(DS) Despite what some people might believe, LookSmart is receiving very little negative feedback. As of today, we've received thousands of new orders, with far fewer customer service issues than anticipated. We messaged the change in advance, and have provided information through email, on site and through customer service to help customers transition. Obviously, you can build & improve on any product implementation, and we intend to do that.

Question 12 (WR) - LookSmart Australia recently announced a deal with Yahoo! Australia & NZ to provide "pay-per-position" search results to Yahoo users. What are the benefits of the deal for LookSmart Australia customers and is the deal with Yahoo LookSmart Australia's way of breaking into the Pay Per Click market here?

(DS) LookSmart’s deal with Yahoo! Australia & NZ is part of our new “looklistings” distribution network in Australia. Across a number of properties – which at the moment include Yahoo! Australia & NZ, Goeureka, OptusNet and LookSmart Australia – we now provide the top 3 search listings on a CPC basis for highly relevant listings. Only highly relevant results will make it in there – we’re not going to sell the keyword “home loans” to someone selling tickets to sporting events, for example! The commitment to relevance is a big part of the reason those major distribution partners have signed up with us. I can promise you that if Yahoo! Australia & NZ believes we’re providing poor results, they’ll let us know, pretty damn quick.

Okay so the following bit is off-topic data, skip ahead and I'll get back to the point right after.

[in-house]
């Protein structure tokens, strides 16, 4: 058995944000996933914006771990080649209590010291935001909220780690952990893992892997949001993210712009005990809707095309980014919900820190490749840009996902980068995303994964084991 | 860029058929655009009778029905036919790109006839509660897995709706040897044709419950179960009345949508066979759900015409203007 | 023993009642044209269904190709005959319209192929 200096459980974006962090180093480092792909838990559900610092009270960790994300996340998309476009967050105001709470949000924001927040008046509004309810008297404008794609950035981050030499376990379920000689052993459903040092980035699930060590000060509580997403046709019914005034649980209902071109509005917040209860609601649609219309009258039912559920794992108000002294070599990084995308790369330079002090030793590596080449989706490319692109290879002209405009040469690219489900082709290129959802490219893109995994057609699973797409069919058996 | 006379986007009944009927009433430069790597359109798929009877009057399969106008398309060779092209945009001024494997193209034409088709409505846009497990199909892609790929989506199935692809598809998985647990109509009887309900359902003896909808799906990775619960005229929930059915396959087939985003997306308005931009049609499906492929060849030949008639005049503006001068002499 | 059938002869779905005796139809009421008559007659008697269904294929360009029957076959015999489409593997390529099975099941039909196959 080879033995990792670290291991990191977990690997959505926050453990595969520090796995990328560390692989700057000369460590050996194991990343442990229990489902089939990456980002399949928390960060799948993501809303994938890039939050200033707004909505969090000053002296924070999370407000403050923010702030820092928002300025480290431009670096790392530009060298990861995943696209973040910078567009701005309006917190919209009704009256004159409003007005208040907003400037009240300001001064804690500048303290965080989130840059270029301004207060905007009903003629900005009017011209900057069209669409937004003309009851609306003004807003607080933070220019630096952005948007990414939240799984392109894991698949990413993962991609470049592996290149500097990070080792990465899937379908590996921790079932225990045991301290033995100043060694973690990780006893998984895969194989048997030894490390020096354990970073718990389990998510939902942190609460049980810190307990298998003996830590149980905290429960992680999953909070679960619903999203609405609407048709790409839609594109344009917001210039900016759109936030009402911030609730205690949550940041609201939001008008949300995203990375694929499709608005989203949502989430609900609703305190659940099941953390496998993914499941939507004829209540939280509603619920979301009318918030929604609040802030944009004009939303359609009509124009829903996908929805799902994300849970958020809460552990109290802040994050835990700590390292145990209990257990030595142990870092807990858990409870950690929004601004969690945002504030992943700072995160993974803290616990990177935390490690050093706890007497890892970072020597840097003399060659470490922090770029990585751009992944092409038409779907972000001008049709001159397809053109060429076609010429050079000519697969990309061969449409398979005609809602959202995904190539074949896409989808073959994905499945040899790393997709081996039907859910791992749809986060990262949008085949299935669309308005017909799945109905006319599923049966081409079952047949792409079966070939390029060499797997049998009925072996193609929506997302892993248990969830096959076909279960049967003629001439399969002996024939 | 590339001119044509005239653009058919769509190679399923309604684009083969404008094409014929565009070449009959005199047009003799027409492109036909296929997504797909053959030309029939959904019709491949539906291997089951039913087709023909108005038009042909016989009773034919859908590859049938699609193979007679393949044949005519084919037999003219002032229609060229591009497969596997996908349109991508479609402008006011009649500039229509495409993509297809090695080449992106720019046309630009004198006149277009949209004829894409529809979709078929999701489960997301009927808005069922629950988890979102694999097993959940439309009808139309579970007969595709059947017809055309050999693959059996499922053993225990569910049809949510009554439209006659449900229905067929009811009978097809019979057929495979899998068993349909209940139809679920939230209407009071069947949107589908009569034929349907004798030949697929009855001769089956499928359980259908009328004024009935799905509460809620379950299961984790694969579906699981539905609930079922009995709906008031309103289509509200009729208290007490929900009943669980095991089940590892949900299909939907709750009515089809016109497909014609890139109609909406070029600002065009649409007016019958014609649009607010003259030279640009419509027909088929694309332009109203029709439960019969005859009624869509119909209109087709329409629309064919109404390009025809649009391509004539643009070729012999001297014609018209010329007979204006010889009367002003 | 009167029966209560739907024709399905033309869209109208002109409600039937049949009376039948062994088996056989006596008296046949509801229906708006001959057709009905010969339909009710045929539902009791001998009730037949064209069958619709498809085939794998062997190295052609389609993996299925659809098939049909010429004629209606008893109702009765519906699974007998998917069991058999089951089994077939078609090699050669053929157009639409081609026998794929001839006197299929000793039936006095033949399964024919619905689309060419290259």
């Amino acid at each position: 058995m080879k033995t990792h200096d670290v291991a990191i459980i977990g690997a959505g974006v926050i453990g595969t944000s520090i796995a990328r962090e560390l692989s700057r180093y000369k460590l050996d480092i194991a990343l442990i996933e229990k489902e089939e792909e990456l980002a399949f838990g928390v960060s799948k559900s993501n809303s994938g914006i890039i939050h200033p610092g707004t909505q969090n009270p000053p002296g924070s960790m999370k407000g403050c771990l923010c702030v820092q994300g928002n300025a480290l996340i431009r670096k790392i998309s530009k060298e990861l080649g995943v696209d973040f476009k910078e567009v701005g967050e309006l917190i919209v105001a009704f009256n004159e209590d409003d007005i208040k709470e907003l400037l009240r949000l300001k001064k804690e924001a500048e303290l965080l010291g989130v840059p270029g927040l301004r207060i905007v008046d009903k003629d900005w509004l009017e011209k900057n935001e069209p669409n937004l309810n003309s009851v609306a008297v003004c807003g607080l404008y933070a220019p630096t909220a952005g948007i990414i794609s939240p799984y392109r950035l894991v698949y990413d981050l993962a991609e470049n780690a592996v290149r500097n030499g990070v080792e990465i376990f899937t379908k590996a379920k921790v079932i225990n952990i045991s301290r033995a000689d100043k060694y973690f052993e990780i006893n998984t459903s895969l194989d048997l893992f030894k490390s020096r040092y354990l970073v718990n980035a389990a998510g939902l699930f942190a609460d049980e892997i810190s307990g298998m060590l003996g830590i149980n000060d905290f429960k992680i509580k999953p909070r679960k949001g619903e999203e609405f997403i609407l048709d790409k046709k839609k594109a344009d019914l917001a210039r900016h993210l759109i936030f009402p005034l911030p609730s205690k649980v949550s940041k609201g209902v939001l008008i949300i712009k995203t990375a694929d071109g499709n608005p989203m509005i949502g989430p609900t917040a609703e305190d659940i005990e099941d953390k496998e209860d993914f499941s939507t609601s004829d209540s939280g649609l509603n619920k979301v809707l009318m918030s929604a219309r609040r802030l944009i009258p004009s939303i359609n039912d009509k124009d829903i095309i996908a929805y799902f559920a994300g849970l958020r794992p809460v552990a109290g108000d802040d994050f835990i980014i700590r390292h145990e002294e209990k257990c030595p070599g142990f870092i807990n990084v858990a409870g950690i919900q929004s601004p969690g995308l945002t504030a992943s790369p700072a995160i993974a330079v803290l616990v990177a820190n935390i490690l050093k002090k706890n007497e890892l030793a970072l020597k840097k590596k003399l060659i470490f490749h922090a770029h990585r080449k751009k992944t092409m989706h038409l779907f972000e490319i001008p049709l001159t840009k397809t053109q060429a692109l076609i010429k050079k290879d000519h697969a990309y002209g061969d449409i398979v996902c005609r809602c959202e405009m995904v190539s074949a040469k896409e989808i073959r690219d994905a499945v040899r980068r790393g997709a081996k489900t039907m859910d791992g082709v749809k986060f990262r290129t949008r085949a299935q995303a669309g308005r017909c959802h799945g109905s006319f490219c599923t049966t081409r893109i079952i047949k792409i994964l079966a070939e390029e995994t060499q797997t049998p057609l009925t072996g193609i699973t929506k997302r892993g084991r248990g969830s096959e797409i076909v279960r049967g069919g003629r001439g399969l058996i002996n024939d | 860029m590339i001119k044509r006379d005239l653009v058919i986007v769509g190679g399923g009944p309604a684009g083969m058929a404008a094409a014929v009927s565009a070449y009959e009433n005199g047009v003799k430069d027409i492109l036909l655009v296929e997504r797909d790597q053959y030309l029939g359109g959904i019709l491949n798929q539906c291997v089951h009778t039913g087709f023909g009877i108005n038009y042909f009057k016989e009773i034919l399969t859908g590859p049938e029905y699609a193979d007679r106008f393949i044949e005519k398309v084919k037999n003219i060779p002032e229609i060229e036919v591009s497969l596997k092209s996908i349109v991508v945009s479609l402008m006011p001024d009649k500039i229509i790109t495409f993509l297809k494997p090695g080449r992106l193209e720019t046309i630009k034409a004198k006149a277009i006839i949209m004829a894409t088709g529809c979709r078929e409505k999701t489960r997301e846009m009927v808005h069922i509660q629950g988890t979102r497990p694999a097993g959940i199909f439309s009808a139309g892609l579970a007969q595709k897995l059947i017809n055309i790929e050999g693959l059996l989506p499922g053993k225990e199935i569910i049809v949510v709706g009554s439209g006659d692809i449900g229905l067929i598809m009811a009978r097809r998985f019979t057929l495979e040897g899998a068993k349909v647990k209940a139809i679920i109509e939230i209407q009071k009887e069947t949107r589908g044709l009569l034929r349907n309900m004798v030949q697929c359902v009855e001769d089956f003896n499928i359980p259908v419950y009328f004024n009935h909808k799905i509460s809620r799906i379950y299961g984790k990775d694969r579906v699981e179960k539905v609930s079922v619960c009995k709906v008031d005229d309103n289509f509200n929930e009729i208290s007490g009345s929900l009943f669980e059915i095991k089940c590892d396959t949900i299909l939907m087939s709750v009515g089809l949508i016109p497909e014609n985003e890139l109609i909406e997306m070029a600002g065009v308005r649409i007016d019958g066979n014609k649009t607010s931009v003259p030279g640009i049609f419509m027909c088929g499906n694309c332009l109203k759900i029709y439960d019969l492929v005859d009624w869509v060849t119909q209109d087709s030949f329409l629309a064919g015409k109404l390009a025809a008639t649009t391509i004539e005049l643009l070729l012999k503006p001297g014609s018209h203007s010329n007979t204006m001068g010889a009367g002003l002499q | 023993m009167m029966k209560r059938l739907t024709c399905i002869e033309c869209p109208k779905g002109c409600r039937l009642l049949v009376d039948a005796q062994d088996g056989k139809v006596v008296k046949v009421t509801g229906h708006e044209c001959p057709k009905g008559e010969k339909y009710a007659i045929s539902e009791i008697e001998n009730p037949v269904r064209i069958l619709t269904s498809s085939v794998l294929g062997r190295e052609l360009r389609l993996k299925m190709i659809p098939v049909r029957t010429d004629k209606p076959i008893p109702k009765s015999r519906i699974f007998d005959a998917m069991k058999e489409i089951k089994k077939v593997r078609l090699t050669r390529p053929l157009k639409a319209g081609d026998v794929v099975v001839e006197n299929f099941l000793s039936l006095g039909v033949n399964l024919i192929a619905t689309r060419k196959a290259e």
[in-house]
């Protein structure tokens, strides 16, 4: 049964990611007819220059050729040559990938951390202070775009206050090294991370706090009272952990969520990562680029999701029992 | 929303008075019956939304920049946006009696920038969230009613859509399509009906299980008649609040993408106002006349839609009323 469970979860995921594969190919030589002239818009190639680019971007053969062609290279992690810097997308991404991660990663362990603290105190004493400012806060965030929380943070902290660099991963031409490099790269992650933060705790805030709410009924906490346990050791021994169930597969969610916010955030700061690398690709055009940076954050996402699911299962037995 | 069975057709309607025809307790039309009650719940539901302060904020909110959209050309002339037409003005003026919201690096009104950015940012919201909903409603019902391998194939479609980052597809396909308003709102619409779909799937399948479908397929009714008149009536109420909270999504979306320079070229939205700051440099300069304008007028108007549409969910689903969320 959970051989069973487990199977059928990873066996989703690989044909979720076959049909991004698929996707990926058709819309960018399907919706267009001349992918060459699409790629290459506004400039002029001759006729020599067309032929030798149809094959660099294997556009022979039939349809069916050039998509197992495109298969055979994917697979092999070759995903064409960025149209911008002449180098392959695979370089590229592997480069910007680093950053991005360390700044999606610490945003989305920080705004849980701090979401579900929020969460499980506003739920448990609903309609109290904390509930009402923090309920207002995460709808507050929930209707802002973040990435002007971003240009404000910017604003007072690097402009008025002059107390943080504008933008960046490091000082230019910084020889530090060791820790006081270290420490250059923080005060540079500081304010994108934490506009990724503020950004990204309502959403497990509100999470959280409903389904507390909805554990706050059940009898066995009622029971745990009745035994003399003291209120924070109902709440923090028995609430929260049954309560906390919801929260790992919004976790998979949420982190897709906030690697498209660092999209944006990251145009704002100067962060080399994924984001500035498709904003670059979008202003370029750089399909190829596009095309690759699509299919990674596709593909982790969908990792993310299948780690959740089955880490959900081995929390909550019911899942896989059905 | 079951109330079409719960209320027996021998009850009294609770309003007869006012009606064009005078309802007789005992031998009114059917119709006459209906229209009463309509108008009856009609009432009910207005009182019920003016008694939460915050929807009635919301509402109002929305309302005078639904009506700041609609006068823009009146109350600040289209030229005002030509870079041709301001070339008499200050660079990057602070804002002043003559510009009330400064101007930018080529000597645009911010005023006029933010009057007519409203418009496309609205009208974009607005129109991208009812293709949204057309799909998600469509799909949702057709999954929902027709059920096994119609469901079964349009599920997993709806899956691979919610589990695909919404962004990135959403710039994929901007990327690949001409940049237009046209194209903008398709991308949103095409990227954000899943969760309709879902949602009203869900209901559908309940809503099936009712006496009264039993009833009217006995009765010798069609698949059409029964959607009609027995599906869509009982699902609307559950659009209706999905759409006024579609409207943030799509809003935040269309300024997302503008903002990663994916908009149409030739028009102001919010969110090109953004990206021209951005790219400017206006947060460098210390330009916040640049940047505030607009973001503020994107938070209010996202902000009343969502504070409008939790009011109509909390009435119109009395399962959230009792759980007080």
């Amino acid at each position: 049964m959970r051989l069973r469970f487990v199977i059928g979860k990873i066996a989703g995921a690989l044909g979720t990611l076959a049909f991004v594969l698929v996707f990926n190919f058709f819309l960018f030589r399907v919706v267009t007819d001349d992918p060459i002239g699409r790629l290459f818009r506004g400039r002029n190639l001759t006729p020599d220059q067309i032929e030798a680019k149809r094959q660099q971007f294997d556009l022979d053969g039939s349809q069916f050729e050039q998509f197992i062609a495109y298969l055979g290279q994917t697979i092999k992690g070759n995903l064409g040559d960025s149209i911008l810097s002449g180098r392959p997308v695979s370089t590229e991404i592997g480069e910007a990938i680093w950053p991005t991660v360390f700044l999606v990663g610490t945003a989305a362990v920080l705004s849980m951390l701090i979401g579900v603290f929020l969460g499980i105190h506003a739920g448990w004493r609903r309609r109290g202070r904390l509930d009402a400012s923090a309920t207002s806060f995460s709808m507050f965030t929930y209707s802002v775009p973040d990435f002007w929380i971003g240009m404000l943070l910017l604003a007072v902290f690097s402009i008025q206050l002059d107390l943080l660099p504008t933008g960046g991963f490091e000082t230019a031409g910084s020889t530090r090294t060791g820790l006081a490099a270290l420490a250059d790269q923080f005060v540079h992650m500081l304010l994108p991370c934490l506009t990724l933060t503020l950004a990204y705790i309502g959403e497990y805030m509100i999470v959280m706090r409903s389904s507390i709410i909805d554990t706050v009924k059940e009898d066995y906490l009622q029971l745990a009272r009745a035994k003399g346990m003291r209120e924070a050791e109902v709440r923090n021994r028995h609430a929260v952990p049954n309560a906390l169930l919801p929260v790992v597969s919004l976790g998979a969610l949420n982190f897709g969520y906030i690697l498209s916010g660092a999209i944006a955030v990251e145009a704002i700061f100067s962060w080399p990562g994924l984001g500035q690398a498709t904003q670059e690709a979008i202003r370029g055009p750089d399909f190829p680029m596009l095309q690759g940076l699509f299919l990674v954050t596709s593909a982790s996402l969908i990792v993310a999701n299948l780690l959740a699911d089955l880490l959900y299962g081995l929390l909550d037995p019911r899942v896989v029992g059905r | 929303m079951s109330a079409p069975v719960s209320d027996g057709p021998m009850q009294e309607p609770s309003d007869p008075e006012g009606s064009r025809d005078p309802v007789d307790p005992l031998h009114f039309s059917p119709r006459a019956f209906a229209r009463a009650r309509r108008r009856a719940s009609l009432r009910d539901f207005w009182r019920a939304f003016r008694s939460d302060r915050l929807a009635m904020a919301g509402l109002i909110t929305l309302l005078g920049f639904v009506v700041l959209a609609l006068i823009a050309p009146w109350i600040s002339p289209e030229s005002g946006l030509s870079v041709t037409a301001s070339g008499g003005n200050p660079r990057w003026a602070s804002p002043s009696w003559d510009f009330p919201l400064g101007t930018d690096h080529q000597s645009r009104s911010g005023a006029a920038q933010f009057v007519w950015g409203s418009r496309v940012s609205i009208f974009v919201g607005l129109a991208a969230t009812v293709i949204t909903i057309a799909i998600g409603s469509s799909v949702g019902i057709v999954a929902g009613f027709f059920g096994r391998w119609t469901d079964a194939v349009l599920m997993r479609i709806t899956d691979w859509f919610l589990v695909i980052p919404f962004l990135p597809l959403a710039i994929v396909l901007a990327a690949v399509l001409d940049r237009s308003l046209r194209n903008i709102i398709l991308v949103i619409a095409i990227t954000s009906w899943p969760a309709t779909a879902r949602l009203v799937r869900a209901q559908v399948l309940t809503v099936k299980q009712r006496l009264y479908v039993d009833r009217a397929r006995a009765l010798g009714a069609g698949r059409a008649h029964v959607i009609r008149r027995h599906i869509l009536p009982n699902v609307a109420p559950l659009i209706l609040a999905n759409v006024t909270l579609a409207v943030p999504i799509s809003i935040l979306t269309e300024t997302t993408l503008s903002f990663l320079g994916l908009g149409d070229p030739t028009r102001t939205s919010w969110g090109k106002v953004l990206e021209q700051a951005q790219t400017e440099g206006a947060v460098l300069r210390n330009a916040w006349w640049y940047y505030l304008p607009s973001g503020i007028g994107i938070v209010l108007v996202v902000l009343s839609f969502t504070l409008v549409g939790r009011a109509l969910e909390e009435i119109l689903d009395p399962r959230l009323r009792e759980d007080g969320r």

For Australian customers, the product has a very simple benefit – highly relevant, guaranteed prominence listings on the major search properties in Australia, attracting LOCAL traffic only. Sure there’s Australians typing in “home loans” on Google – but there’s millions more Americans doing the same thing, whereas on our network partners, it’s all local traffic. Relevance comes from local traffic, as much as from the work of our team and the search algorithm. We believe the ROI on our product will beat the rest.